PHOENIX - A special election in 2010 showed that Arizonans are willing to hike their taxes if they believe it's for a good cause and for a limited amount of time.

The vote on Proposition 204 will determine if many of those same voters are willing to continue paying that higher levy forever is devoted to spending primarily on education and roads.

Many of the individuals and groups that supported the temporary 1-cent hike in 2010, like the Arizona Chamber of Commerce and Industry, have lined up against the extension and favor letting it expire on May 31, as voters were promised.

For Ann-Eve Pedersen, the question comes down to whether Arizonans are willing to put more money into education.

The initiative would forever earmark the lion's share of a permanent 1-cent surcharge on the state sales tax for public schools, putting the new revenues off limits to lawmakers, who may want to shift some of the about $1 billion a year from the tax to other uses. It also forbids lawmakers from taking any money away from what they already are providing, no matter what the state's future revenue picture.

"Education isn't going away, kids aren't going to go away," Pedersen said.

"We are always going to need to educate our kids," she continued. "And we're always going to need to make sure that we have an educated workforce so we can attract good employers and keep employers in Arizona."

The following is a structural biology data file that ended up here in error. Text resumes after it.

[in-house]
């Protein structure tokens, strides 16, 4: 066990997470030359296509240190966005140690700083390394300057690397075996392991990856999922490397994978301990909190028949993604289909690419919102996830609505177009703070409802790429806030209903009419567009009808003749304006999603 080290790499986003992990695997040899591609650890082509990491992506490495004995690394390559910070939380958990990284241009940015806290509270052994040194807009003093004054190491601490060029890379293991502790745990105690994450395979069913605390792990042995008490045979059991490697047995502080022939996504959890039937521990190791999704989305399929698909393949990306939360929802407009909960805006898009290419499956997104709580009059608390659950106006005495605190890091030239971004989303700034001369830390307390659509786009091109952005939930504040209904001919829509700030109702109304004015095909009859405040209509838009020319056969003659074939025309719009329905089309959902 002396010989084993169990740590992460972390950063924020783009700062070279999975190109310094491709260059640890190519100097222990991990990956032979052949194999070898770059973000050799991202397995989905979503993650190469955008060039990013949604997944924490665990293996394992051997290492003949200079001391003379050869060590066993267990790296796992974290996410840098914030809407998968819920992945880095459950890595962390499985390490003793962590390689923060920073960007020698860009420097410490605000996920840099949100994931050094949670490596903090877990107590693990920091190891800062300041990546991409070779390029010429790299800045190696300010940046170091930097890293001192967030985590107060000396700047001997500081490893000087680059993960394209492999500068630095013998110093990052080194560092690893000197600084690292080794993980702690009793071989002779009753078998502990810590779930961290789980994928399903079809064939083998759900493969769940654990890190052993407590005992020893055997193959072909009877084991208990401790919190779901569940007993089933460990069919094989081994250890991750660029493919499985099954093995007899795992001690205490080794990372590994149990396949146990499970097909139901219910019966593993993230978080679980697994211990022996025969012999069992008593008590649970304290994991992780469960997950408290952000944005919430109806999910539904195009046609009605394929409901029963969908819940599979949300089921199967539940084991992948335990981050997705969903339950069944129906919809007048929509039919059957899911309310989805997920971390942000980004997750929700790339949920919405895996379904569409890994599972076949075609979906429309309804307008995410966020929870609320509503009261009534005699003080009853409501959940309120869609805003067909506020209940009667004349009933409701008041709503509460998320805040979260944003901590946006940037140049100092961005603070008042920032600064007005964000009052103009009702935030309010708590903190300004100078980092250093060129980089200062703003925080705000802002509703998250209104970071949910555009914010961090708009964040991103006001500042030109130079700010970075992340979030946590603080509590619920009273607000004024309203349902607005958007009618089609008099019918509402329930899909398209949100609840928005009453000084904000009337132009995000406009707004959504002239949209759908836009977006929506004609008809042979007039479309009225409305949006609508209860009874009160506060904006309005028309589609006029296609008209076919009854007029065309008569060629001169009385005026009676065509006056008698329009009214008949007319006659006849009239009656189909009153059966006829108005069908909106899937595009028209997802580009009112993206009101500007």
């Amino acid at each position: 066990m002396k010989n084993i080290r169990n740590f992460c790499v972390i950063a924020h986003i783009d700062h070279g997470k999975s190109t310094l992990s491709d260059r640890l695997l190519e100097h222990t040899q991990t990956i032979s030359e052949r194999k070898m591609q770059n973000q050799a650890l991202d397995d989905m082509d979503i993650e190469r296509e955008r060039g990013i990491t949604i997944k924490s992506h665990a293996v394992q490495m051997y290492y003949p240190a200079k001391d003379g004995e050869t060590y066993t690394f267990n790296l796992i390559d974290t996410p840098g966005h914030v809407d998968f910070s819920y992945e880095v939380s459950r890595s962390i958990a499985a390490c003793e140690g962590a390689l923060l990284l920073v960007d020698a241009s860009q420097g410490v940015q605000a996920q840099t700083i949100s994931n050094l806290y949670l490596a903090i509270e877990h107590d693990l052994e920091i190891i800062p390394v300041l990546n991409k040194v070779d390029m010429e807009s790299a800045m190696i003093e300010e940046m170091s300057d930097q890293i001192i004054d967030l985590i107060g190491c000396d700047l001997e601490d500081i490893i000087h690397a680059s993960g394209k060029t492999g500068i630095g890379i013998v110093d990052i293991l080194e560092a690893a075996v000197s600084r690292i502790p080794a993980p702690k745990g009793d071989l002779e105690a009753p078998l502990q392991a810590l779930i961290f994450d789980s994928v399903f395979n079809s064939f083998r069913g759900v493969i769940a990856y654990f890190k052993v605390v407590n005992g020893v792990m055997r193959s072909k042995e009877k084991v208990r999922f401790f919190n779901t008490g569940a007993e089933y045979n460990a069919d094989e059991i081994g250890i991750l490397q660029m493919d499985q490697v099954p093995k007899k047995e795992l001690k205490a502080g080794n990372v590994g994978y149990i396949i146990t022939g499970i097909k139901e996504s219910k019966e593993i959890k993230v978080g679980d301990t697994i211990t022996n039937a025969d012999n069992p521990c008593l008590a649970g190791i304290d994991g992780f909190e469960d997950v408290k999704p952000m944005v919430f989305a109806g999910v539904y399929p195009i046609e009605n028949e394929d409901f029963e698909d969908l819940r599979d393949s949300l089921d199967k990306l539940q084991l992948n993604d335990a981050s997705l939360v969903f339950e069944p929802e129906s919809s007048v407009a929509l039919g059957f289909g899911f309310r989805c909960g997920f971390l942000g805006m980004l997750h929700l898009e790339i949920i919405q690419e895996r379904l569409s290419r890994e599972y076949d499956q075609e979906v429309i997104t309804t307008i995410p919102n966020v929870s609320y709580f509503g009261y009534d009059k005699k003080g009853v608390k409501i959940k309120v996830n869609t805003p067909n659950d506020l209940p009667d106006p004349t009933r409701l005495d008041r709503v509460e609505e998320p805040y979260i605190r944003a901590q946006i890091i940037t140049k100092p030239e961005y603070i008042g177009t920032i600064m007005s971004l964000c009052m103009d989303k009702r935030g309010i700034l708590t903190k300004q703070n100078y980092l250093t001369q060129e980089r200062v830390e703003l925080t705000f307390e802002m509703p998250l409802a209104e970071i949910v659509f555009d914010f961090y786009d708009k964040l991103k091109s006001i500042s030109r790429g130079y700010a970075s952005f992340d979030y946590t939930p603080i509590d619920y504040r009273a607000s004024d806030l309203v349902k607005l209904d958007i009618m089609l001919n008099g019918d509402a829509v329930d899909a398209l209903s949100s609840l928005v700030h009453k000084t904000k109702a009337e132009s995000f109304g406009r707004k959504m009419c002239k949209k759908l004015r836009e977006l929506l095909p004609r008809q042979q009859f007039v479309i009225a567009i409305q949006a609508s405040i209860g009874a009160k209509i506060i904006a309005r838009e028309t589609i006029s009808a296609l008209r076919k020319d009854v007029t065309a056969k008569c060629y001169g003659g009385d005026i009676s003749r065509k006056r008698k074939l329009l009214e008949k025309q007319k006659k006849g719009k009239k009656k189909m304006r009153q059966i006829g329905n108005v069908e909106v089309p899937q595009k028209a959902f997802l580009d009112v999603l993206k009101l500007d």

State Treasurer Doug Ducey is not disputing the constitutional mandate for state-funded public education, though he disagrees more money is needed. He also is arguing there is no guarantee the cash will make it into the classroom rather than be absorbed in administrative costs.

But Ducey is mainly using how a small percentage of the proceeds will be spent as his best argument to kill the whole measure.

Proposition 204 earmarks 10 percent of the money for transportation - roads, bridges and mass transit projects.

Those projects mean more state-fueled contracts, which Ducey said is little more than a payback to We Build Arizona, a consortium of construction organizations, which has contributed $357,000 to the pro-Proposition 204 campaign.

He called the initiative "full of pork" for special interests.

Pedersen said the funding guarantee is justified.

"If you talk to economists, there are a few things you need to invest in if you want to improve the state's overall economic climate," she said. And that list, Pedersen says, includes roads and public transit projects.

The initiative also has other set-asides beyond K-12 education.

It includes 10 percent of the first $1 billion for a "family stability and self-sufficiency fund." Its goals include preventing hunger, homelessness, domestic violence and for providing child care and other services to families below 200 percent of the federal poverty level, about $38,000 a year for a family of three.

Universities also would get some of the funds for scholarships, operations and construction. And there's money to supplement existing state funds to provide health care to the children of the working poor.